Over the last 27 years, the population of wild pigs roaming around Canada has exploded, according to a new report.
The study, conducted by researchers at the University of Saskatchewan, found that wild pigs are Canada’s most rampant invasive species and are causing an “ecological disaster.”
Wild pigs were first introduced to Canada in the 1980’s and 1990’s as part of government initiatives to diversify livestock species.
The country’s wild pig population has since increased exponentially, as more have escaped from domestic wild boar farms. The majority of them are clustered in the Prairie Provinces, but there are also a number in parts of B.C. Ontario and Quebec.
Wild pigs can be particularly damaging to ecosystems’ processes, vegetation and water bodies, prompting researchers to dub them “ecological train wrecks.” They can cause great disturbance to habitats and resources, which can have significant effects on native wildlife and biodiversity, the report said.
The study marked the first time researchers have mapped Canada’s wild pig population. It showed that 92 per cent of the species’ expansion happened in Alberta, Saskatchewan and Manitoba. Almost 60 per cent of the national spread of wild pigs occurred in Saskatchewan. Newfoundland and Labrador, New Brunswick, Prince Edward Island, and Nova Scotia have no confirmed sightings of wild pigs.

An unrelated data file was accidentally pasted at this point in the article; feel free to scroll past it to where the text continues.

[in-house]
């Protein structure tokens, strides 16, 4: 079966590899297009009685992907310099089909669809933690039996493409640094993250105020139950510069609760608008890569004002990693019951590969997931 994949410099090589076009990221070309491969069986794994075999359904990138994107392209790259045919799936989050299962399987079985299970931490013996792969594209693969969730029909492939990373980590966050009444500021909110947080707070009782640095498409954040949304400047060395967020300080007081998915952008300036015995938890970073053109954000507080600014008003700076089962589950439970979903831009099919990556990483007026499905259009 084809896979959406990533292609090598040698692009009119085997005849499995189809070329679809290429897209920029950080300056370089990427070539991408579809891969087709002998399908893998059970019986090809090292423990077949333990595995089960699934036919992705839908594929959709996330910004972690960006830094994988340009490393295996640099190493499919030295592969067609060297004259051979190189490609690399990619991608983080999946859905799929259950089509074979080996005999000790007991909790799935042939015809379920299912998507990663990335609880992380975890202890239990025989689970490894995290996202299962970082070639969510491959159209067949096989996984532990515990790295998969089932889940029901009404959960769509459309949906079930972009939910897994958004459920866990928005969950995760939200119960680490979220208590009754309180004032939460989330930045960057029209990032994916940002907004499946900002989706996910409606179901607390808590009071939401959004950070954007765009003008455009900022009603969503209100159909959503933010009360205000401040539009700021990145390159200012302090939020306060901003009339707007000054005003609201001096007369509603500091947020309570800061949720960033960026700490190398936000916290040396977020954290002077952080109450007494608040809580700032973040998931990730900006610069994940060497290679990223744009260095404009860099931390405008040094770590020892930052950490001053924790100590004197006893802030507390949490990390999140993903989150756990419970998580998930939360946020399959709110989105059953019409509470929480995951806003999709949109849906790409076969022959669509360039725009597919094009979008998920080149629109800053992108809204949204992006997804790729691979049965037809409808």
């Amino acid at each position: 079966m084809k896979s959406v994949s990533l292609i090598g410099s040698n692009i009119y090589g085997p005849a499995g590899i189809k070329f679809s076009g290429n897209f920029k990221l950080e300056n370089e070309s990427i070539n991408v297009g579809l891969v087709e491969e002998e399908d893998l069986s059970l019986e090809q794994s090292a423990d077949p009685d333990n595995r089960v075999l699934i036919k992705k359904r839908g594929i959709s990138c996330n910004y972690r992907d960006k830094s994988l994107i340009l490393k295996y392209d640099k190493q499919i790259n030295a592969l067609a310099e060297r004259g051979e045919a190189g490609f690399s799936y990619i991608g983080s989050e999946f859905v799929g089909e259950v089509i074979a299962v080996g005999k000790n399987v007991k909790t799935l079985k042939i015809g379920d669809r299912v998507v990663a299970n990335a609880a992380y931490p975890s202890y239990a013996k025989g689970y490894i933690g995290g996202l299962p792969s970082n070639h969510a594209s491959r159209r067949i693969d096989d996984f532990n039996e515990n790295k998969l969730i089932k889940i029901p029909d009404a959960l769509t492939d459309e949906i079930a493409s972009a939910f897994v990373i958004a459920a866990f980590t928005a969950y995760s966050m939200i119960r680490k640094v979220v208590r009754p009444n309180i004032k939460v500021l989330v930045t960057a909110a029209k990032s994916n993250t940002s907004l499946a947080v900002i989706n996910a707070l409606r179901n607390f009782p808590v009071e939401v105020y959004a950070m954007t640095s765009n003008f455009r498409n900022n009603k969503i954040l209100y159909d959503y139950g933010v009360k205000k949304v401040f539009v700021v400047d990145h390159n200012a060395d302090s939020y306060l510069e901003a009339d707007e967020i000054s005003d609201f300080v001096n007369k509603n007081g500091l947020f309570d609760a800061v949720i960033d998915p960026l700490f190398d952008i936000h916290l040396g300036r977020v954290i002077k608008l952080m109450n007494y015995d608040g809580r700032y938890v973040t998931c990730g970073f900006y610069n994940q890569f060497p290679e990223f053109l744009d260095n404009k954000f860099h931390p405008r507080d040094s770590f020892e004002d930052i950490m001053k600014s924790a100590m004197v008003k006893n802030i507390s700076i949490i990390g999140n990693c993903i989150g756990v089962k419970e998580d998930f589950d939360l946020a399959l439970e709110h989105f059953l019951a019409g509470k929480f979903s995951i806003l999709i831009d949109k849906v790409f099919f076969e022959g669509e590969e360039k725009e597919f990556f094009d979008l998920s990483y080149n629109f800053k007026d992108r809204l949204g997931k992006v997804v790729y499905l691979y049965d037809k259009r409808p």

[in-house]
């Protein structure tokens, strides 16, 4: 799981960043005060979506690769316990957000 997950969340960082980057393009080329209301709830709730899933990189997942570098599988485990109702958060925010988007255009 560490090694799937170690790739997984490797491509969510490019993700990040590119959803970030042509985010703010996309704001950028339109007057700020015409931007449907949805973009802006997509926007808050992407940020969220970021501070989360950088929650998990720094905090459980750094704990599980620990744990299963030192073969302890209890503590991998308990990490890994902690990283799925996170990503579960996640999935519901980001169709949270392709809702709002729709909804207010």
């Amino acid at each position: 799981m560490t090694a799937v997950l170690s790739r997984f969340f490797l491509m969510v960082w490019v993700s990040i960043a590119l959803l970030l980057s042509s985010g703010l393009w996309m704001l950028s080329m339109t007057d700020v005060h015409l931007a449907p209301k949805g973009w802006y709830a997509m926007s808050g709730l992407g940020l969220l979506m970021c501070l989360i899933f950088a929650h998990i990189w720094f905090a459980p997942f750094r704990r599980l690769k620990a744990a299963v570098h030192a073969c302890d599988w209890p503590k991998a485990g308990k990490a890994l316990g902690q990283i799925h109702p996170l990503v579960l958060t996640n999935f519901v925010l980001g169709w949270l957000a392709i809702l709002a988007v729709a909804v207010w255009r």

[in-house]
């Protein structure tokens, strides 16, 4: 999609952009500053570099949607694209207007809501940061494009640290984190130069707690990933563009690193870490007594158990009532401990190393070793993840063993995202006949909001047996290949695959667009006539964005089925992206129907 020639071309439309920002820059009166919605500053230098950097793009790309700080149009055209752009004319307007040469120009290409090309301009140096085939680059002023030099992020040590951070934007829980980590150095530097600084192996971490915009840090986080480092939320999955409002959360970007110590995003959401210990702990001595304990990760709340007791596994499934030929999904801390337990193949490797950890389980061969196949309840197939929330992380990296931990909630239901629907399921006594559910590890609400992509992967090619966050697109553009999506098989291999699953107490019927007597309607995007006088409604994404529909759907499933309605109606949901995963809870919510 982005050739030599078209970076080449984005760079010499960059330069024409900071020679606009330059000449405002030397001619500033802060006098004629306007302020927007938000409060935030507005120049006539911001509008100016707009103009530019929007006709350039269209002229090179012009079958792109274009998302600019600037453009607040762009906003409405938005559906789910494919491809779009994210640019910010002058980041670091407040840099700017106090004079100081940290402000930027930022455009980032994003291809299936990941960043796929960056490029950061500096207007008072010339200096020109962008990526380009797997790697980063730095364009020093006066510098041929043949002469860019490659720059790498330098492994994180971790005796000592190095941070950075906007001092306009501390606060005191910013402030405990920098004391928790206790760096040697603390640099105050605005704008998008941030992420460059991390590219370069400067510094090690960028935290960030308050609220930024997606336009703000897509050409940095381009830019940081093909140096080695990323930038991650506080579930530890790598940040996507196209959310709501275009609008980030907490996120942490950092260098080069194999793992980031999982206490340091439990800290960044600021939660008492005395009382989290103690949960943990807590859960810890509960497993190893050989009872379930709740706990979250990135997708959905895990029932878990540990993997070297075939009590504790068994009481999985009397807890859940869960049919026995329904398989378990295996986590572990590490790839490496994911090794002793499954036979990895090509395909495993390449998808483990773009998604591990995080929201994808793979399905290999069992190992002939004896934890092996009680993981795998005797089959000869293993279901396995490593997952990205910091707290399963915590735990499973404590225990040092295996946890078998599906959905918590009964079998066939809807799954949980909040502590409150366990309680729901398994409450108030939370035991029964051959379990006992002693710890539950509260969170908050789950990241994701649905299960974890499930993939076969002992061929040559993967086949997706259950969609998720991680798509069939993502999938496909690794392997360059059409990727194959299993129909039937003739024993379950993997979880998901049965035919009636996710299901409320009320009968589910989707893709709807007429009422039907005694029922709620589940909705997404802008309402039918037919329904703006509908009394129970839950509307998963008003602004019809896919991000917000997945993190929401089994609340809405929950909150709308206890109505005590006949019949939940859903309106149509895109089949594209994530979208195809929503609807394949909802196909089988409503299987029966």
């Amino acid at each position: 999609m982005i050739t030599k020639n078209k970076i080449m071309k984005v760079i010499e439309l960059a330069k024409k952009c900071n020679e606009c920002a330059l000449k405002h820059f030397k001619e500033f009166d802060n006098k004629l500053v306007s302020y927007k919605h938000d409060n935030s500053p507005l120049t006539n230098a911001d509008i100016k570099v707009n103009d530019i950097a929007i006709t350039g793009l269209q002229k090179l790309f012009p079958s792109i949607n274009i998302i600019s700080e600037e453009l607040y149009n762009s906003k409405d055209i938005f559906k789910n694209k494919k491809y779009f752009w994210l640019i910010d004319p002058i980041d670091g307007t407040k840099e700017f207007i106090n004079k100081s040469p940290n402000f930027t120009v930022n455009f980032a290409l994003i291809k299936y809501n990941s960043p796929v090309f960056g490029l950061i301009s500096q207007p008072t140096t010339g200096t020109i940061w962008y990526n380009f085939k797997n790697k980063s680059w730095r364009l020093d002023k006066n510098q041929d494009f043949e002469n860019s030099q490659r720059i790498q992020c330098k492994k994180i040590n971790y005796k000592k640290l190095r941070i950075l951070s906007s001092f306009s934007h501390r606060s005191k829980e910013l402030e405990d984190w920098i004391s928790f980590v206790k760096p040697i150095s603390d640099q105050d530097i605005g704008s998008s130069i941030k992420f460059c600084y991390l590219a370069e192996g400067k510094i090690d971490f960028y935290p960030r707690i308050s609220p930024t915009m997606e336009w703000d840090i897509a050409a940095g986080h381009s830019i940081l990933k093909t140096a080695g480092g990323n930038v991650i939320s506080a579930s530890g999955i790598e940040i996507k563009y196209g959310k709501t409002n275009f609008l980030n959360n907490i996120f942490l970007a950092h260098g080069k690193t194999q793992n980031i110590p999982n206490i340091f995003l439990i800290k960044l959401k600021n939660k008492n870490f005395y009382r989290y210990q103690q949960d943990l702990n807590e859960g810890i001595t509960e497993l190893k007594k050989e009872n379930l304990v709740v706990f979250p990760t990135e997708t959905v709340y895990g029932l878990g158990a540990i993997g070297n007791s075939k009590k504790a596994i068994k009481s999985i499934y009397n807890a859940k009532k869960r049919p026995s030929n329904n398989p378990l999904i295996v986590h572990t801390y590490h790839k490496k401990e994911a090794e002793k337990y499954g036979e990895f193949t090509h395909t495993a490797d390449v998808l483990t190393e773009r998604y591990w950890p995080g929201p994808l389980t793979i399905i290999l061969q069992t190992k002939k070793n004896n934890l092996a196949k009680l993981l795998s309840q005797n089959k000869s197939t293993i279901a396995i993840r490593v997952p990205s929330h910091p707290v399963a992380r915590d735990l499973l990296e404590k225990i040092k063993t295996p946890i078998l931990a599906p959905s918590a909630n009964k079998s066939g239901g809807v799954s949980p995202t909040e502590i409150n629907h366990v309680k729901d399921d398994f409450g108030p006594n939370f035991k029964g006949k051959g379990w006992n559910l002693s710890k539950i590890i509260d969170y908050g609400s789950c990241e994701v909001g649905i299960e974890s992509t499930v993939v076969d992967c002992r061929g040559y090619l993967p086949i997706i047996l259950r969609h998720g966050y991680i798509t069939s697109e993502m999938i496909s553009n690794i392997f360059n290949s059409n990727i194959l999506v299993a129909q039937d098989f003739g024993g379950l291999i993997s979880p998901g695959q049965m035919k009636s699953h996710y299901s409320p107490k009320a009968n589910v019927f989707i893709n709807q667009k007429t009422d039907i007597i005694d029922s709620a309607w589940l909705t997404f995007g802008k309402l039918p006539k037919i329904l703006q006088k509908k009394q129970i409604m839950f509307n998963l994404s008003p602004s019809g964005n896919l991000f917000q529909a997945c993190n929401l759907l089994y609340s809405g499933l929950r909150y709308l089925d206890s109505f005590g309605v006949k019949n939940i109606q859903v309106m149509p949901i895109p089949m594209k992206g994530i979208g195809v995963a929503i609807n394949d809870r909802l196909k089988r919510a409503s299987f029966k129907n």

“Our finding of wild pigs mainly concentrated in the Prairie Provinces with some of the coldest winters of all ten provinces and that the species is rare or absent in the warm coastal areas is inconsistent with studies that have found that wild pig distribution is positively associated with warmer climates and have suggested cold winter temperatures to be highly limiting,” the study said.
“This likely reflects, in part, that domestic wild boar farms that are known sources of free-ranging wild pigs were, and are, more concentrated on the Canadian Prairies. The success of wild pigs in western Canada does highlight the capacity for wild pigs to thrive and expand in areas with long and extremely cold winters including some occurrences north of 55° north latitude.”